Los Angeles Emergency Reserve and Budget Stabilization Fund, Measure P (March 2011)

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A City of Los Angeles Emergency Reserve Fund, Measure P ballot question was on the March 8, 2011 ballot for voters in the City of Los Angeles, where it was approved.[1]

Measure P establishes an emergency reserve fund that will amount to 2.75% of the city's general fund, that can only be tapped in the event of fiscal emergency, [1]

Specifically, Measure P will:

  • Establish two reserve accounts within the existing reserve fund, a contingency account and an emergency account.
  • The emergency account will consist of at least 2.75% of the city's general fund receipts
  • The emergency account ccan be tapped if 2/3rds of the city council members vote that there is an "urgent economic necessity"
  • Funds taken from the emergency account will have to be repaid the following year
  • The contingency account will be used for unanticipated expenditures and revenue shortfalls.
  • The contingency account will establish a budget stabilization fund.[2]

Measure P was one of 10 ballot measures on the March 8, 2011 City of Los Angeles ballot.

Election results

Measure P
Result Votes Percentage
Approveda Yes 107,996 65.91%
No 55,867 34.09%

Election results from the Los Angeles City Clerk as of 2:44 a.m. on March 9, 2011


  • The official voter guide arguments in favor of Measure P were signed by Councilwoman Jan Perry.[3]
  • Stephen Box, a writer for LACityWatch, said, "While it’s important to plan for emergencies, it’s unfortunate that it takes a Charter Amendment to ensure fiscal responsibility. Again, this is a small step in what amounts to be a long journey to budgetary responsibility."[4]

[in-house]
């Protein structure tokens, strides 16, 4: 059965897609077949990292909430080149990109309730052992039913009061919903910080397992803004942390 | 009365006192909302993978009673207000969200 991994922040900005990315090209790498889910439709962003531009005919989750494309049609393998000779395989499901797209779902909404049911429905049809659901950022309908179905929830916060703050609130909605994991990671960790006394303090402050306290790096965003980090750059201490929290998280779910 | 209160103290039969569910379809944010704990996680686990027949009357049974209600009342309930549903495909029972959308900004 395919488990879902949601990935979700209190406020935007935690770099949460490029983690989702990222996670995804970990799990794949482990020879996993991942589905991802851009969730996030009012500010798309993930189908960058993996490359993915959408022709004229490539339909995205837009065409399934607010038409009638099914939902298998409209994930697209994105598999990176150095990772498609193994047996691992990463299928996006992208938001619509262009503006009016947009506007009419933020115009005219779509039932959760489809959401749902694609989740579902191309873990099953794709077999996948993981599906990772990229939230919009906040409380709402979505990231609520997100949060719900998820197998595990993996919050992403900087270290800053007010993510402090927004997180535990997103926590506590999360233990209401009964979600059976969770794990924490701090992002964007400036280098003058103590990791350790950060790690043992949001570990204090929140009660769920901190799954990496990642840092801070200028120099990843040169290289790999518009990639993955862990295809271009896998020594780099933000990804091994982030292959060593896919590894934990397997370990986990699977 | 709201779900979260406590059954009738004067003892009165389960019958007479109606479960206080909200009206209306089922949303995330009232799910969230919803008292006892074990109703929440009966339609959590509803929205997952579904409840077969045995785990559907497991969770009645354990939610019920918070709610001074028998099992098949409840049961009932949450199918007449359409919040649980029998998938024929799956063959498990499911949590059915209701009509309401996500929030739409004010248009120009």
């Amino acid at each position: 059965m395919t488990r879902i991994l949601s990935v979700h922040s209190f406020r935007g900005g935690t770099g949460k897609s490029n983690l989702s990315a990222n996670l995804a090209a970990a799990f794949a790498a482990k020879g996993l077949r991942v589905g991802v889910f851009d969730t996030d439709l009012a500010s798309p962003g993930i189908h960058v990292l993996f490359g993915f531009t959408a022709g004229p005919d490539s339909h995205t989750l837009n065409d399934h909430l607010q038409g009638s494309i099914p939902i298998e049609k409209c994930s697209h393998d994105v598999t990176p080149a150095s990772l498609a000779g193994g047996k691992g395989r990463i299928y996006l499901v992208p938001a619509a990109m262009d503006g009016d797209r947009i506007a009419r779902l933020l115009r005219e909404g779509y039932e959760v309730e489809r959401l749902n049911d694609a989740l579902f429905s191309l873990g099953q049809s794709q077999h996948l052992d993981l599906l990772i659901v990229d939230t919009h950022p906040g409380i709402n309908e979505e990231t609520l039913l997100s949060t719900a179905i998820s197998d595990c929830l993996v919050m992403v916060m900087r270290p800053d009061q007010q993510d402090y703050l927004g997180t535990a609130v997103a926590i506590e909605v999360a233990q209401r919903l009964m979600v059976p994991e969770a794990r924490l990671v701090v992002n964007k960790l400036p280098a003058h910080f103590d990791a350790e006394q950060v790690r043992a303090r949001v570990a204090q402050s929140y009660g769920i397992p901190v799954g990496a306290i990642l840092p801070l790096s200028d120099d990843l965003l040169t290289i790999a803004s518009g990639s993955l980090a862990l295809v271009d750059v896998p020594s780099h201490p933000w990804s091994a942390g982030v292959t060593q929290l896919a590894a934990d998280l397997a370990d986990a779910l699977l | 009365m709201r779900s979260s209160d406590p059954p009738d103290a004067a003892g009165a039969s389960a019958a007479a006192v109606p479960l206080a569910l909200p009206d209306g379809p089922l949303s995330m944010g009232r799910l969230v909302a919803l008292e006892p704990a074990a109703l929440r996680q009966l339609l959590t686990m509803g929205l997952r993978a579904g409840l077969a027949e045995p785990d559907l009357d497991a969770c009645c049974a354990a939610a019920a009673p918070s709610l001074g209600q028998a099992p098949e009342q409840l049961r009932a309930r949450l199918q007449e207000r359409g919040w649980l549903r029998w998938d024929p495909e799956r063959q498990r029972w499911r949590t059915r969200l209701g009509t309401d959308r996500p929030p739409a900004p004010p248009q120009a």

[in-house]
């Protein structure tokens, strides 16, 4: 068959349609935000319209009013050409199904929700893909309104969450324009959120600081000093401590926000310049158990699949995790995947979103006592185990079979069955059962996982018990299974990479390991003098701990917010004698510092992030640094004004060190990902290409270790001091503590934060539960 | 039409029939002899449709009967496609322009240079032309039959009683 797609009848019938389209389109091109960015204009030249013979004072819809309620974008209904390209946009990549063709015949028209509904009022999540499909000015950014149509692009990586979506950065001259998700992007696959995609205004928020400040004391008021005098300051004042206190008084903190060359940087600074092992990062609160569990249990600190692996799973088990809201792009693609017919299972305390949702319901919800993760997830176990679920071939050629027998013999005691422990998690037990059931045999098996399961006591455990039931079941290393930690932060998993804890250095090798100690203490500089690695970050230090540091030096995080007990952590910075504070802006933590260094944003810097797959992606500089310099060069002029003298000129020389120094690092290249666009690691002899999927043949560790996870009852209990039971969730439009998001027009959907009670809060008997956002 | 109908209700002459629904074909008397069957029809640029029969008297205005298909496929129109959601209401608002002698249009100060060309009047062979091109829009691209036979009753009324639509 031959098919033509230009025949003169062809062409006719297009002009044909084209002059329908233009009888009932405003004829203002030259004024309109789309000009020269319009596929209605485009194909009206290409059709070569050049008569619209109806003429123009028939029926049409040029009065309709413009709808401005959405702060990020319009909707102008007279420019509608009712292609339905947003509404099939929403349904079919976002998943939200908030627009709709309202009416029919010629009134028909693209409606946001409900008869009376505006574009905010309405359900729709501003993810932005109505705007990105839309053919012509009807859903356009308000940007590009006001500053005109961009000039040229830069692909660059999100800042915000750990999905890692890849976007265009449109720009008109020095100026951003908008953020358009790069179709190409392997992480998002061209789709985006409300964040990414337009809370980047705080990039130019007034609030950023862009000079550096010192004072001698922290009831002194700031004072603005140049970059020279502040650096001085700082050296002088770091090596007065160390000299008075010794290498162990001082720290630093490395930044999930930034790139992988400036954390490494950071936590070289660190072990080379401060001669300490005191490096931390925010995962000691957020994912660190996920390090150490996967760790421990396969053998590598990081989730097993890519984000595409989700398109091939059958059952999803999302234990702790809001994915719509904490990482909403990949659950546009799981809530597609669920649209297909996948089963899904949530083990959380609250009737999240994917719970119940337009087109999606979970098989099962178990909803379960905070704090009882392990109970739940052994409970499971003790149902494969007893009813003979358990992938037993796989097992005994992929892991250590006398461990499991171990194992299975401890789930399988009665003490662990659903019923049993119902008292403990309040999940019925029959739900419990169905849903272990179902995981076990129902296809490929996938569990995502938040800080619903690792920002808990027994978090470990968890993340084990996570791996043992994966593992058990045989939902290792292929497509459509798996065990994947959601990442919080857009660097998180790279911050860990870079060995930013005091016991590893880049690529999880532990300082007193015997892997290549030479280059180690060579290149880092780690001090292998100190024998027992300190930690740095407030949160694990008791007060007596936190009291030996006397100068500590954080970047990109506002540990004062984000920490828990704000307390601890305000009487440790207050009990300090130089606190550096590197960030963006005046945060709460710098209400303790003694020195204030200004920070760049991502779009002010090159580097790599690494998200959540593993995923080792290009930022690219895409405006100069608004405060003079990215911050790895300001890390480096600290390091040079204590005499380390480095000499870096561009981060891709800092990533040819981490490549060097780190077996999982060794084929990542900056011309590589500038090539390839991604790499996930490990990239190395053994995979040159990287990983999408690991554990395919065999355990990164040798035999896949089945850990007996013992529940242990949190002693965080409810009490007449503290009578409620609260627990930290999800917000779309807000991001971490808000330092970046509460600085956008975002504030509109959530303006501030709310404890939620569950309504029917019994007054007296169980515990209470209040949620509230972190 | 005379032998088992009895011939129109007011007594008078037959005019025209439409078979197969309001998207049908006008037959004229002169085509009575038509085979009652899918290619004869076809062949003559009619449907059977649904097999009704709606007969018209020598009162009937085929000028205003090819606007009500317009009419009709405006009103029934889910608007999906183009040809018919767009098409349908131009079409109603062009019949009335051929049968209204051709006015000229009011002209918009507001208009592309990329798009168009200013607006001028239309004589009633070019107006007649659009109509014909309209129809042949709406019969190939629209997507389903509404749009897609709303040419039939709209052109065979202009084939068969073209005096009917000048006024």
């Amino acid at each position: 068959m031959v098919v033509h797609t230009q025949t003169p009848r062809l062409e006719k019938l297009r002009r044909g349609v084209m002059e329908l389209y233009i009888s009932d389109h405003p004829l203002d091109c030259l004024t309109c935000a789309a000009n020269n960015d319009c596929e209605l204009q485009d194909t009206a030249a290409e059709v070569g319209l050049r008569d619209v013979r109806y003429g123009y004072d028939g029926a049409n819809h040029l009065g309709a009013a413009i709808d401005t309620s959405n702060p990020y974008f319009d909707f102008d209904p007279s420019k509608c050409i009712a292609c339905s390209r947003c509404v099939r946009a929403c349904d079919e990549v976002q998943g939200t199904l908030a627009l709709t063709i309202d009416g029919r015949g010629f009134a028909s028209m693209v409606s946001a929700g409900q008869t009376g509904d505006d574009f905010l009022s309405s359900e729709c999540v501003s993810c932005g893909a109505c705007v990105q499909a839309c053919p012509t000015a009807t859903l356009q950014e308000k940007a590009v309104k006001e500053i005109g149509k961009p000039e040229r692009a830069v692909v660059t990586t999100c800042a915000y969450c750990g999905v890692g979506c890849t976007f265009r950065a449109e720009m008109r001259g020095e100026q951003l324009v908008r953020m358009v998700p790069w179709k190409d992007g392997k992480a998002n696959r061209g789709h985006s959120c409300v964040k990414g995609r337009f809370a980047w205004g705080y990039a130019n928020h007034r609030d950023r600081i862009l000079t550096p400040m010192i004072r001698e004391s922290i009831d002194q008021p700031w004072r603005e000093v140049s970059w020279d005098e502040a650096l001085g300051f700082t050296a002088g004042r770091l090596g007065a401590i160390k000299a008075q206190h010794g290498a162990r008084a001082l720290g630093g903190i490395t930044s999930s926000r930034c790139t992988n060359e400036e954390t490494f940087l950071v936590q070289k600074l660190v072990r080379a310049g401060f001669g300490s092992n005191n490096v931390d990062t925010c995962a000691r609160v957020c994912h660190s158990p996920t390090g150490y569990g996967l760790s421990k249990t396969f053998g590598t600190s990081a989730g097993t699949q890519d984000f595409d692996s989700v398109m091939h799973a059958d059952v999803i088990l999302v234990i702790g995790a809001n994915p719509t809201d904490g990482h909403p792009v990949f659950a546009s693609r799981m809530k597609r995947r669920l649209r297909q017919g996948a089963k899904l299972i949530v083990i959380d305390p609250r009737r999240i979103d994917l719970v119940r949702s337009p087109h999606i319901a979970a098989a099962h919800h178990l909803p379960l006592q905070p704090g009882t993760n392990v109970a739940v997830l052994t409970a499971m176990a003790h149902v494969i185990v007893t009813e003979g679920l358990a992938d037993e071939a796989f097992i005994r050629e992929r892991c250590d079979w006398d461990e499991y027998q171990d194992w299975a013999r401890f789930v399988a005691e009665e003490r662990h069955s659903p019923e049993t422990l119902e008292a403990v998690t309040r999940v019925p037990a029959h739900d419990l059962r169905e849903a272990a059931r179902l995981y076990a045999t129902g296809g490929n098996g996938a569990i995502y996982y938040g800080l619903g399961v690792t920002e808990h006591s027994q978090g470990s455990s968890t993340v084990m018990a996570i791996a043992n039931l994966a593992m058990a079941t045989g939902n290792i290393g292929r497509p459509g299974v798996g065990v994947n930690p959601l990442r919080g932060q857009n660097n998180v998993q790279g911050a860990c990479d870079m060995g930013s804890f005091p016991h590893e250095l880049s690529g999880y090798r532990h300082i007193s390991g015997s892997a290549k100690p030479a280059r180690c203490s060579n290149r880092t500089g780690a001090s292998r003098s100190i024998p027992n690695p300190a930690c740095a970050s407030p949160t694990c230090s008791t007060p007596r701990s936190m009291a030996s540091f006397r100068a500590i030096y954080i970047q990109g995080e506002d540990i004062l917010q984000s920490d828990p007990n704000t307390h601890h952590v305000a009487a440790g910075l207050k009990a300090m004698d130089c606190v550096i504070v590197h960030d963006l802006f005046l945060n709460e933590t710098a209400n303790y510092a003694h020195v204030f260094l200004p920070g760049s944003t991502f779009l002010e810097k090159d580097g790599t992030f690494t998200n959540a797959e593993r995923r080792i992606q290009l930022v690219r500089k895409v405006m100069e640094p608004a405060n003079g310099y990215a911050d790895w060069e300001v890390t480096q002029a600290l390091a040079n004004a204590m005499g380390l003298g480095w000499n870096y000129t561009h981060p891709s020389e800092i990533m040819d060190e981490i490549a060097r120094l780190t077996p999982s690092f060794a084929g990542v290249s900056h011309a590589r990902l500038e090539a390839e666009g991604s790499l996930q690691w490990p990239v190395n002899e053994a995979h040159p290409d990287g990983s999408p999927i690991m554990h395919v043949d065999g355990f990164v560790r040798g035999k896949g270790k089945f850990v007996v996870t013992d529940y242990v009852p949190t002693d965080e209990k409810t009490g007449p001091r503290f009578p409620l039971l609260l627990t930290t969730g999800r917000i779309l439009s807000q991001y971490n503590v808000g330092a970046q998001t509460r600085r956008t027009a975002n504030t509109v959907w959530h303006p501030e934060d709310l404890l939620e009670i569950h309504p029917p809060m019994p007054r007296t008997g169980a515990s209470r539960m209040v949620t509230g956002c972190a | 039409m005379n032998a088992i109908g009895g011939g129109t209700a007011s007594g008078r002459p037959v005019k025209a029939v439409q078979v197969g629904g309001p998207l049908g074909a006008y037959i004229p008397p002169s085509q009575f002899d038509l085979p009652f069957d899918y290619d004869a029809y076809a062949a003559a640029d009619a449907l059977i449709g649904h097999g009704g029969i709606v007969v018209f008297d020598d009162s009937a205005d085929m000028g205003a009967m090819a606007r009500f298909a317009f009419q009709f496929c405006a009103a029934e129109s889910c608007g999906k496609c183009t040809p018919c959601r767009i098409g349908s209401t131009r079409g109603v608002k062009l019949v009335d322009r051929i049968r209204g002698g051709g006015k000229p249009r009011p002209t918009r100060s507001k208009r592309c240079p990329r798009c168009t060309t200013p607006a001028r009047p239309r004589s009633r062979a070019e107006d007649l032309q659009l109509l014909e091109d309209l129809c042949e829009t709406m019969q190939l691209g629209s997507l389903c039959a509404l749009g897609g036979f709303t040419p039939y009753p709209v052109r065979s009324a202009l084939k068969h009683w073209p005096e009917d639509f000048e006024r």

No arguments in opposition to Measure P were submitted for publication in the official voter guide.[3]

Newspaper editorials

  • The Los Angeles Times supported Measure P, writing, "This measure amends the City Charter to require contributions to the existing emergency reserve fund and would make it harder for the City Council to draw money from it in non-emergency situations. It's a fiscally prudent move."[5]
  • The editorial board of the Los Angeles Daily News supported Measure P, writing, "Every smart person has an emergency saving account for the unexpected crises; the city should have one, too."[6]

Text of measure

The question on the ballot:

Measure P: Shall the Charter be amended to: establish an Emergency Reserve Account within the City's Reserve Fund, with an annual balance of not less than two and three-fourths percent of General Fund receipts, to be accessed only if the City Council finds by a two-thirds vote that there is an urgent economic necessity and to be replenished in the subsequent fiscal year except in the event of a catastrophe; establish a Contingency Reserve Account within the Reserve Fund for expenditures and revenue shortfalls unanticipated in the annual budget with details defined by ordinance; and establish a Budget Stabilization Fund within the City Treasury with details defined by ordinance?[7]

External links